Asked about the poll, released Thursday, Josh Ewing, executive director of the Friends of Cedar Mesa, which supports a new monument, said that safeguarding treasured landscapes isn't a popularity contest.
"There are certain things that are the right thing to do whether it's popular or not," Ewing noted. "That said, it's good to see 55 percent believe it's good to protect this as a national monument."
The poll numbers would be in the 90s, Ewing added, if the question was simply do you want to protect the Bears Ears area because while there are differences in approach, he said, nearly all Utahns want to preserve the region.
As part of the survey, respondents were given statements for and against a monument to see what points resonated with Utahns.
When asked in a supportive way about Reps. Rob Bishop and Jason Chaffetz's legislation versus an "overly restrictive" national monument "without any local input," nearly two-thirds said they would support the legislation.
Chaffetz, in a statement, said it's clear that all sides want to see that the land near Bears Ears is protected and the Public Lands Initiative (PLI) legislation wins out in this poll.
"The question is whether you want a monument controlled by Washington, D.C., bureaucrats or local management as provided for in PLI," Chaffetz said. "This poll shows that when citizens are given the choice, a supermajority agree PLI is the right approach."
When respondents were told that Utah political leaders initially opposed protecting Zion, Capitol Reef and Arches national parks but now they are well-known examples of Utah's beauty and draw millions of tourists, nearly three-quarters of those surveyed said that was a convincing argument to support Bears Ears as a monument.
The Public Opinion Strategies survey of 600 registered voters had a margin of error of plus or minus 3.94 percentage points.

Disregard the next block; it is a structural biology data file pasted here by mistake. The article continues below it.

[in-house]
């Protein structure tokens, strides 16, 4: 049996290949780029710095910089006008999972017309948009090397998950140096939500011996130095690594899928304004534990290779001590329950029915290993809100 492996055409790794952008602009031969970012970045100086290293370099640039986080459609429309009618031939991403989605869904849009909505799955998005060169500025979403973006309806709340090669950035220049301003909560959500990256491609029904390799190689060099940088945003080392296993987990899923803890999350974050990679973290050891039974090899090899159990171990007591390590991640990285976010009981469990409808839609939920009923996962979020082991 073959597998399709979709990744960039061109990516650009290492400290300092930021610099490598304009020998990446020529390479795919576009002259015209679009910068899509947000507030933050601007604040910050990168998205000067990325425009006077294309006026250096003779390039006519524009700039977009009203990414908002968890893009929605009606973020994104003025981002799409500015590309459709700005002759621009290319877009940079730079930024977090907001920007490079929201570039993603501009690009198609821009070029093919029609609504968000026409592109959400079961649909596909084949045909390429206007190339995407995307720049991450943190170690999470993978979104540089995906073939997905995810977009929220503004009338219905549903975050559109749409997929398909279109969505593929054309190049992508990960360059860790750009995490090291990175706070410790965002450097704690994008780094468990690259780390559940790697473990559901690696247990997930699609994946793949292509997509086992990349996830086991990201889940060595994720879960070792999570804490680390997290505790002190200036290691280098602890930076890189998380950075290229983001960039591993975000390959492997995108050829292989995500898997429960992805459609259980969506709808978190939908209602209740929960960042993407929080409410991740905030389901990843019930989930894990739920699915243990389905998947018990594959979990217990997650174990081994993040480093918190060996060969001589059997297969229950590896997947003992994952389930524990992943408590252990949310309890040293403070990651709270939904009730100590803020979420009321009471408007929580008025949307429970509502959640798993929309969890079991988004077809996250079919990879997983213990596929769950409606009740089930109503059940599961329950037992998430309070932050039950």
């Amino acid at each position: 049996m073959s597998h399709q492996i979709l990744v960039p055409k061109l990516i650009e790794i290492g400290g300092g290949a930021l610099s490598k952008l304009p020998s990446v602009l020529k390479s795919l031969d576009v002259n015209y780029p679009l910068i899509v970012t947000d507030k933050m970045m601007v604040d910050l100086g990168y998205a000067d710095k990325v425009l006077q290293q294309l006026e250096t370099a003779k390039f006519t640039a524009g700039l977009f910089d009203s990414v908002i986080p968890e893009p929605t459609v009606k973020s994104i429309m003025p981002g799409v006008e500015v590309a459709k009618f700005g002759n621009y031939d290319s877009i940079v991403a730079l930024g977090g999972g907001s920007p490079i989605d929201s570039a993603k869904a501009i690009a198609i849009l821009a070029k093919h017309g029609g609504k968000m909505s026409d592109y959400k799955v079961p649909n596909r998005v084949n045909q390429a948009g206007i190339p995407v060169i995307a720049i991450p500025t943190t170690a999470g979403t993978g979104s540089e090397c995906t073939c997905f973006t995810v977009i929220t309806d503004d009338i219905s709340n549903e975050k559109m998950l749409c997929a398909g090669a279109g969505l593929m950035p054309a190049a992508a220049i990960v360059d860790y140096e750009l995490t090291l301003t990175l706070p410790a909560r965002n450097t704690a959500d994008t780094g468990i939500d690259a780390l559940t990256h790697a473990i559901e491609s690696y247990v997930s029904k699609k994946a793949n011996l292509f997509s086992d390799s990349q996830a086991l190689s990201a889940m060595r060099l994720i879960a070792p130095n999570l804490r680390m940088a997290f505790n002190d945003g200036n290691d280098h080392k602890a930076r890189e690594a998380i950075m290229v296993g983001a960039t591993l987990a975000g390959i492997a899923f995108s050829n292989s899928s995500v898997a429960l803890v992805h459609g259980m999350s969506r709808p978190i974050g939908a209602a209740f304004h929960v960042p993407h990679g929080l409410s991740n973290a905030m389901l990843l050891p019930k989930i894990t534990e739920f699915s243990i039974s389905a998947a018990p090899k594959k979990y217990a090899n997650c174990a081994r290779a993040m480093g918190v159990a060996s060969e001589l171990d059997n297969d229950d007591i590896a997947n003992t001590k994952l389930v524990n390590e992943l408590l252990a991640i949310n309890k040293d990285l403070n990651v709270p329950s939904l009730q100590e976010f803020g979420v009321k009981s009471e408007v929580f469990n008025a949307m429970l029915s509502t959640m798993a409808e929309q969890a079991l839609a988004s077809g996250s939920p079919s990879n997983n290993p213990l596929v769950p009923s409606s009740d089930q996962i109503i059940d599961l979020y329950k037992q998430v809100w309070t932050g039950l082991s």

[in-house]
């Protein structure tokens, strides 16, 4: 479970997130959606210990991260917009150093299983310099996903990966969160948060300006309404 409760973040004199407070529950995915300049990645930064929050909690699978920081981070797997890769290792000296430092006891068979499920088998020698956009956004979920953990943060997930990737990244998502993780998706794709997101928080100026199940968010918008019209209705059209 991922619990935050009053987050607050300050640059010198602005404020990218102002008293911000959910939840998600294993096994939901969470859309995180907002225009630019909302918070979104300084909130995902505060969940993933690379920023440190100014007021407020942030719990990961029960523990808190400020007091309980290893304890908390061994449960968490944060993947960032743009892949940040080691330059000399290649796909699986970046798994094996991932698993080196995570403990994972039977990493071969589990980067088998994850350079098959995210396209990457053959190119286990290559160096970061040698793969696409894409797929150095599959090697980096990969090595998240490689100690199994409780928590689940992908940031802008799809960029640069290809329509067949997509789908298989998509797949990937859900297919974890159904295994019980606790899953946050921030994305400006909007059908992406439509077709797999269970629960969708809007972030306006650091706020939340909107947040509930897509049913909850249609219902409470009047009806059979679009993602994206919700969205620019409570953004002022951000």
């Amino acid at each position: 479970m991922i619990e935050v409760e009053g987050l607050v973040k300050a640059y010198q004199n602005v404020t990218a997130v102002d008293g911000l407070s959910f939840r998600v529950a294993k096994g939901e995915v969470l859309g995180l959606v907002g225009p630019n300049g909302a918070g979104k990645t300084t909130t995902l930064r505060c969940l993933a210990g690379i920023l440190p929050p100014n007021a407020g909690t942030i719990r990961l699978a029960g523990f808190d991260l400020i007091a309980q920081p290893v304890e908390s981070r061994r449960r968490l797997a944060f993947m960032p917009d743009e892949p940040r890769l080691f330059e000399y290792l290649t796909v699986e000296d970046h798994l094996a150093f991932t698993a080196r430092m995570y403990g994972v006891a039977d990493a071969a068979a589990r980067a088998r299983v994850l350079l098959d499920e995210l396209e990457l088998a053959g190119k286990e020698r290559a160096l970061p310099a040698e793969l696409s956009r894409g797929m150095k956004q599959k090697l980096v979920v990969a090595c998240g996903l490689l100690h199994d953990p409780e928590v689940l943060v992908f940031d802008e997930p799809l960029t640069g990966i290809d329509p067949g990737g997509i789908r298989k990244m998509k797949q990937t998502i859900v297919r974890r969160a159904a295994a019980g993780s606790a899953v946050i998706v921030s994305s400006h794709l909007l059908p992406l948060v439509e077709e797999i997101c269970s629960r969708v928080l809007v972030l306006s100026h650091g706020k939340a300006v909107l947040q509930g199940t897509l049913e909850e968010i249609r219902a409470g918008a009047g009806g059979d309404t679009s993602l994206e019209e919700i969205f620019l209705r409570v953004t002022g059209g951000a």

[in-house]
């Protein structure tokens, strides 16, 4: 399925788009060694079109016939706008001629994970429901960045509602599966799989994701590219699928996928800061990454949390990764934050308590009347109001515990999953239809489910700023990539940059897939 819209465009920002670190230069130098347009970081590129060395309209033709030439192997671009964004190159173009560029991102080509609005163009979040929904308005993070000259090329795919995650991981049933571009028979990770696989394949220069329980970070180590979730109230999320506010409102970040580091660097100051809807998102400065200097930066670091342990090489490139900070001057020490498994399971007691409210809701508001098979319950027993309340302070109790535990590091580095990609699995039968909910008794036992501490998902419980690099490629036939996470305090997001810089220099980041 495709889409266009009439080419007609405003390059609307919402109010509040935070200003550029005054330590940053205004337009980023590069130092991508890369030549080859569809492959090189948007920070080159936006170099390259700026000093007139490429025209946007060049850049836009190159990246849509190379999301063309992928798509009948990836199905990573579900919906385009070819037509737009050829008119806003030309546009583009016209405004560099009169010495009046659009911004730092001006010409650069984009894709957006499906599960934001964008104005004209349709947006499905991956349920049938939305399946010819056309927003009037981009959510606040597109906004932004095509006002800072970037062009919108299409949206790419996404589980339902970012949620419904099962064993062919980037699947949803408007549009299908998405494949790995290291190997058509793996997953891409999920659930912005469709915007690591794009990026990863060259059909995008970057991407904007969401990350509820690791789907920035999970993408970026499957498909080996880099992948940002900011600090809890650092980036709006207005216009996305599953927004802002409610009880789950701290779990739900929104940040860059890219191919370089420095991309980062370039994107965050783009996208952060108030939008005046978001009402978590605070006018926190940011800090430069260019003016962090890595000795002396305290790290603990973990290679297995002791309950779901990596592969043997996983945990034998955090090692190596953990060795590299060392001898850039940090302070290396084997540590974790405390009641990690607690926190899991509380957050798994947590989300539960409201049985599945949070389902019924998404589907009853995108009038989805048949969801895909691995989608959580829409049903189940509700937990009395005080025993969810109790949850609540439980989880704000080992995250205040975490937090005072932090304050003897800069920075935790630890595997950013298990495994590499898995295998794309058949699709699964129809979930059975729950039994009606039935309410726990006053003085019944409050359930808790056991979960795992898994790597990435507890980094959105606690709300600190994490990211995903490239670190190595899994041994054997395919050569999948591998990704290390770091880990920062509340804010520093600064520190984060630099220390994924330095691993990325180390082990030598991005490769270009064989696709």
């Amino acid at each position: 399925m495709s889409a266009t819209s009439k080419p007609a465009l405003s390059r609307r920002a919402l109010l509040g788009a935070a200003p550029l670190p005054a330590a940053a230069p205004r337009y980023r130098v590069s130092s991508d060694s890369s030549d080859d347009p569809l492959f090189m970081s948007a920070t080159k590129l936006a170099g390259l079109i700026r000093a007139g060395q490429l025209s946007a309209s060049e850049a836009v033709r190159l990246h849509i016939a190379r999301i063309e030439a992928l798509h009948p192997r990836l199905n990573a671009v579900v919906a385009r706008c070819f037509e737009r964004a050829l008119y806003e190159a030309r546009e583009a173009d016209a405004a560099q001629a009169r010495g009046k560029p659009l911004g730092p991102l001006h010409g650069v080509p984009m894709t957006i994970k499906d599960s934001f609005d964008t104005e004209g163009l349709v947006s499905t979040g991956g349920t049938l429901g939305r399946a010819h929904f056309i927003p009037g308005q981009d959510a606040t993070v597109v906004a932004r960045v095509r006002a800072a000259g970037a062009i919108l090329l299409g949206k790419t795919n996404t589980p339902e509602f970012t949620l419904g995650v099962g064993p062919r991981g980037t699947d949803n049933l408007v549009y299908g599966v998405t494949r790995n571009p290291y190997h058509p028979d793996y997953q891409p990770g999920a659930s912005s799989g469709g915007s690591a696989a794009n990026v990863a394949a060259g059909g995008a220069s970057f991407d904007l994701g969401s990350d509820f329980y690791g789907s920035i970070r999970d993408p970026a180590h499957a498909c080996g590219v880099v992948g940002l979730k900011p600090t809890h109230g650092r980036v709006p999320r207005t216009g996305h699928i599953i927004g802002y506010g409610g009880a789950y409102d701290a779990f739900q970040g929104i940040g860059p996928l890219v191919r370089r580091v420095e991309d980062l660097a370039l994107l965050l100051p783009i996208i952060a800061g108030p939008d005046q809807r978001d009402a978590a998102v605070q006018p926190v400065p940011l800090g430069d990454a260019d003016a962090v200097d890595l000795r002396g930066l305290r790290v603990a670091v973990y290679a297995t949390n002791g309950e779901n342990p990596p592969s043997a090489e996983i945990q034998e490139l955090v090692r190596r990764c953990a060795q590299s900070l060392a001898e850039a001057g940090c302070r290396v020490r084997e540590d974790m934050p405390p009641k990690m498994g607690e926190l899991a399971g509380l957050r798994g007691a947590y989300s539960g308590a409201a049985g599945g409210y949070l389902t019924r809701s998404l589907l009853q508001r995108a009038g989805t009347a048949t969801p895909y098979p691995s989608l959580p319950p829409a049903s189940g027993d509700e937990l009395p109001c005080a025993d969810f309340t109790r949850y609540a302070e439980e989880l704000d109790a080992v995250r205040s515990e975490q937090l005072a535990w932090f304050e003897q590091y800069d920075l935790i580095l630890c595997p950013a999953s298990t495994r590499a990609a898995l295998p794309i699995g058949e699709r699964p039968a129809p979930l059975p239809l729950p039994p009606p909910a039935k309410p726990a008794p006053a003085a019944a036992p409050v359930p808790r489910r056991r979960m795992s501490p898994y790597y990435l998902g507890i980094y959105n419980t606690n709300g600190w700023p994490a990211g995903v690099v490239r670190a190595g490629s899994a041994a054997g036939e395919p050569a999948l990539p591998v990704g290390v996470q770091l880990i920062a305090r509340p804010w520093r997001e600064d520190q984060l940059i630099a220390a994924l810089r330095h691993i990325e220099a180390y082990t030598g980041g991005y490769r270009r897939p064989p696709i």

A majority of those polled came from Utah's most populous counties. Less than 1 percent of respondents were from San Juan County, where Bears Ears is located. The county has an estimated population of about 15,000 out of 3 million statewide. The pollster said it did oversample in "select counties" in southeastern Utah.
A Salt Lake Tribune-Hinckley Institute poll in June showed a much more split result when Utah voters were asked if they supported a Bears Ears National Monument.
Then, a third backed a monument while 39 opposed it. Some 28 percent were unsure.
The Pew Charitable Trusts also polled on voters' impressions of the Grand Staircase-Escalante National Monument, which then-President Bill Clinton named in 1996 after virtually no consultation with Utah political leaders. The designation was widely controversial in the state at the time and then-Democratic U.S. Rep. Bill Orton blamed his election loss that year on the monument designation.
Now, the poll shows, some 52 percent of Utahns believe the monument was good for the state while 23 percent said it was bad.
About 70 percent said Grand Staircase has had a positive effect on Utah tourism and on the state's wildlife and environment.
Pew Charitable Trusts has criticized the Public Lands Initiative and suggested several changes to make it more palatable. The group said if the bill can't be improved and passed this year, it supports Obama naming a Bears Ears National Monument under his authority in the Antiquities Act.